Orangeville, ON (James Doan) I suppose the first thing I should point out to you is that I get nearly as much satisfaction from researching a recent project as I get from building it. The chance to spend some time learning information about the actual thing will determine, in part, how I will go about the actual construction process. Not to mention the fact that it’s interesting just to learn about the technical or historical aspects of my subject.

When historical accuracy is not critical, like an adventure in kit bashing, I can spend a lot of time in the preparation phase experimenting by trading parts from one kit to determine what variations are possible. I find it challenging to see if the wheels from one kit will fit the tires from another or adapting a spoiler to an unrelated vehicle.

One of the best moments in any modelling project is that initial excitement that you feel as you open a brand new kit for the first time. Your mind races as you look at the sprues and try to visualize what the finished model will look like.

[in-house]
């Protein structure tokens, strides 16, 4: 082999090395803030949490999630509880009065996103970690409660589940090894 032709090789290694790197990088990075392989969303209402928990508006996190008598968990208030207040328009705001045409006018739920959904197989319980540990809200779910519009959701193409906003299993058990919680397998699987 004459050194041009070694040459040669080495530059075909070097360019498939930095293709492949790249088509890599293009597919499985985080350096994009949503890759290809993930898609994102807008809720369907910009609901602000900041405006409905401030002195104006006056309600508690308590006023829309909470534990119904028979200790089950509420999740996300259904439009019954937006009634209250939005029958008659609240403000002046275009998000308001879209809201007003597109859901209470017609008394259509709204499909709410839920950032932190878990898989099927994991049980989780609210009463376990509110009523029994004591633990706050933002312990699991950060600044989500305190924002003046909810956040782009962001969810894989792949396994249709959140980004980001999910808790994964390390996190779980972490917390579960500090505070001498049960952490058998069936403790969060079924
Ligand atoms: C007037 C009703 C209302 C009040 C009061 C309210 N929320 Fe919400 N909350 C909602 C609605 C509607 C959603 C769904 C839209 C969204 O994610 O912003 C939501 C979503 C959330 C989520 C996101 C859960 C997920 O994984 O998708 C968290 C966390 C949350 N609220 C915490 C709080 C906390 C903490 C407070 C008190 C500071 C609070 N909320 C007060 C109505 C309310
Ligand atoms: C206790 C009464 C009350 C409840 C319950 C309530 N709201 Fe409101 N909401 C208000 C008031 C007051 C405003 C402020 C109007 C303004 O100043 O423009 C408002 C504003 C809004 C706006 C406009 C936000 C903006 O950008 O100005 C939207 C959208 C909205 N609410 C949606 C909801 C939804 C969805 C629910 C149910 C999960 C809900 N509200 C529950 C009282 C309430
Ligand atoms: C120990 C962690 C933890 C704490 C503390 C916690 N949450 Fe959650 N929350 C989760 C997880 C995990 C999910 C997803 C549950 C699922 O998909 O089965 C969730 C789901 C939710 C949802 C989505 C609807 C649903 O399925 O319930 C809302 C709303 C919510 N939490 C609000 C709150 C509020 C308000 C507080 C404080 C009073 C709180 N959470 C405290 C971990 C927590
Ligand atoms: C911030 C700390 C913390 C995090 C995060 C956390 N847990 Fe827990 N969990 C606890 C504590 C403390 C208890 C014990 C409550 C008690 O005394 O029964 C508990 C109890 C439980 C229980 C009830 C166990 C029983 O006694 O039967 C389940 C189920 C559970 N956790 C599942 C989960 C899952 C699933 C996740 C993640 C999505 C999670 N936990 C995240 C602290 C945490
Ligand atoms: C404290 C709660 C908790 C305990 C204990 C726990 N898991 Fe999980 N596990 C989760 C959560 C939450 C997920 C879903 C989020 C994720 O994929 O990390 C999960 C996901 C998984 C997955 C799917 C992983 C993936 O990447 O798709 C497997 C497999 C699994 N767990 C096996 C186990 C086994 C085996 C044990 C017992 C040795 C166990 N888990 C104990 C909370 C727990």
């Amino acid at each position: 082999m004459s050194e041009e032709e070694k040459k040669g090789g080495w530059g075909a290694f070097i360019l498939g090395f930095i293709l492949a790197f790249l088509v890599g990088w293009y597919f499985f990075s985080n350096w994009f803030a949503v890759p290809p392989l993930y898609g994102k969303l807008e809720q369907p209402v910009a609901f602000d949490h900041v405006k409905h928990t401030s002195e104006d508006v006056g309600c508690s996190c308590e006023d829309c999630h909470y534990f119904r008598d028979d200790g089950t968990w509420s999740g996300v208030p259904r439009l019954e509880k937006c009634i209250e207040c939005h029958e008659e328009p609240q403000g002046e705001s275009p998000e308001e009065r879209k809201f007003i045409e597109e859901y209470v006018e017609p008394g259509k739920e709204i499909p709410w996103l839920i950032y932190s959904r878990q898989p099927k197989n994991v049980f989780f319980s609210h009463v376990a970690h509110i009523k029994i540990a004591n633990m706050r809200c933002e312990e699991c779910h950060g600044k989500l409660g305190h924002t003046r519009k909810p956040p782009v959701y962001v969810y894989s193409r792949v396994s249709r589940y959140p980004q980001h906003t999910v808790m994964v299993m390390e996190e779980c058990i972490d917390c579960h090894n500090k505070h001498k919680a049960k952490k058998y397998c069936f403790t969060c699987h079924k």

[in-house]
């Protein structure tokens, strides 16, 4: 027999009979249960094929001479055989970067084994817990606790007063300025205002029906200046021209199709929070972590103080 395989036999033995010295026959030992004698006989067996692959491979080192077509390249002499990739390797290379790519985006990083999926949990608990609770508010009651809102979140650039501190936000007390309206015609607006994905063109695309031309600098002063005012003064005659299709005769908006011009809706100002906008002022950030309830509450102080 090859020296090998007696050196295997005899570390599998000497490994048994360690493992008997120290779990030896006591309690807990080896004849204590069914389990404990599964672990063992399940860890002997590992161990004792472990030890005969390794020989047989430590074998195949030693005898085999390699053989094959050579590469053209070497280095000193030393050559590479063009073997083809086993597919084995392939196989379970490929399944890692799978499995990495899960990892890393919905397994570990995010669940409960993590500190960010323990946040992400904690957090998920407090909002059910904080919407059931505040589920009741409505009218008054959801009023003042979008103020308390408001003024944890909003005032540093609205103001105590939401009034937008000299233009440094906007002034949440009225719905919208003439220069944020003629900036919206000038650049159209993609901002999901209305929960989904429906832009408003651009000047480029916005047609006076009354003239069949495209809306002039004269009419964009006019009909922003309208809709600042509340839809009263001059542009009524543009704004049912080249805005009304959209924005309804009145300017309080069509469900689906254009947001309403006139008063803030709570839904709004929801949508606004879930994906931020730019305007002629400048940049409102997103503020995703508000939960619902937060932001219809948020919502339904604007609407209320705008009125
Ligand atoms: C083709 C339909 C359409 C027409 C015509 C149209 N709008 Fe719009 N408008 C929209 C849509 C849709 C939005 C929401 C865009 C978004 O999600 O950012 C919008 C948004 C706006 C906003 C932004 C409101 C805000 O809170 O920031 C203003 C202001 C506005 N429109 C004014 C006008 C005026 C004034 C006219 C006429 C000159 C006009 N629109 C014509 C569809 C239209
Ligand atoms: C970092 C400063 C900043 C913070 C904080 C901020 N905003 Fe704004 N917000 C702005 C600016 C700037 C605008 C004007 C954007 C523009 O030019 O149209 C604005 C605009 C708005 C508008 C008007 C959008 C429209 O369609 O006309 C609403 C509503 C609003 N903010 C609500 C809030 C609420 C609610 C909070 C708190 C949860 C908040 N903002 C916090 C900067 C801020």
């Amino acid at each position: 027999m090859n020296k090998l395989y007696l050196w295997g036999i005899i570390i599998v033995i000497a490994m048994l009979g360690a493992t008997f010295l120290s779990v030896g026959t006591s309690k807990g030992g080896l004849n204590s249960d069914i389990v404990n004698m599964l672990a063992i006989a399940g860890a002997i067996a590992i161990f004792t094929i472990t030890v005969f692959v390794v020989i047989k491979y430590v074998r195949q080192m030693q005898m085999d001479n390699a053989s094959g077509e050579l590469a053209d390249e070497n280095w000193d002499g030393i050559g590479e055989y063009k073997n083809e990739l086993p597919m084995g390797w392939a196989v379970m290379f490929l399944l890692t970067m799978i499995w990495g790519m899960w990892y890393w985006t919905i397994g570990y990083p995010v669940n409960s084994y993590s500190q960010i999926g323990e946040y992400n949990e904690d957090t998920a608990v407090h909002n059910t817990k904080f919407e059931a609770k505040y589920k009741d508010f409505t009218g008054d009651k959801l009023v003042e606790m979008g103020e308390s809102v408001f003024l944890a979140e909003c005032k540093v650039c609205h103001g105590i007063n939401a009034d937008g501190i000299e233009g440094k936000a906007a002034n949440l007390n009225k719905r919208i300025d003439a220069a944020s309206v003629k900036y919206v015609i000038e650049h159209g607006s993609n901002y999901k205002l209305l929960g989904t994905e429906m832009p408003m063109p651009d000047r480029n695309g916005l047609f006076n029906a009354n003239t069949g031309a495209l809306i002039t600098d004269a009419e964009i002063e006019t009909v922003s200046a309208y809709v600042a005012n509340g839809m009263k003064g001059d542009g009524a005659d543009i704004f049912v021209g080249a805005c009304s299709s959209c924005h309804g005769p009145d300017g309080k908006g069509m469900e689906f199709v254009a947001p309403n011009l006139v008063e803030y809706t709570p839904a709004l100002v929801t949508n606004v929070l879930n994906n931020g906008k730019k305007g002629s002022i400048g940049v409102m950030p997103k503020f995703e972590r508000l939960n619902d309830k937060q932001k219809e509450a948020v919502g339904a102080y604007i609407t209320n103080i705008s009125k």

While interests and skill levels vary from one modeller to the next, I can tell you that every one of us modellers has a talent for some aspect of modelling. While our expertise in some areas may need developing, we can all learn from those who have skills which we don’t possess. One of the best ways to gain knowledge enjoyably is to watch someone who is an expert. The modellers I know are always more than willing to share their skills.

And for those who do not have the advantage of meeting with other modellers, it is possible to learn with more experienced modellers through the pages of the many modelling magazines that are now available. Don’t forget to check at your local library for back issues of many of these periodicals.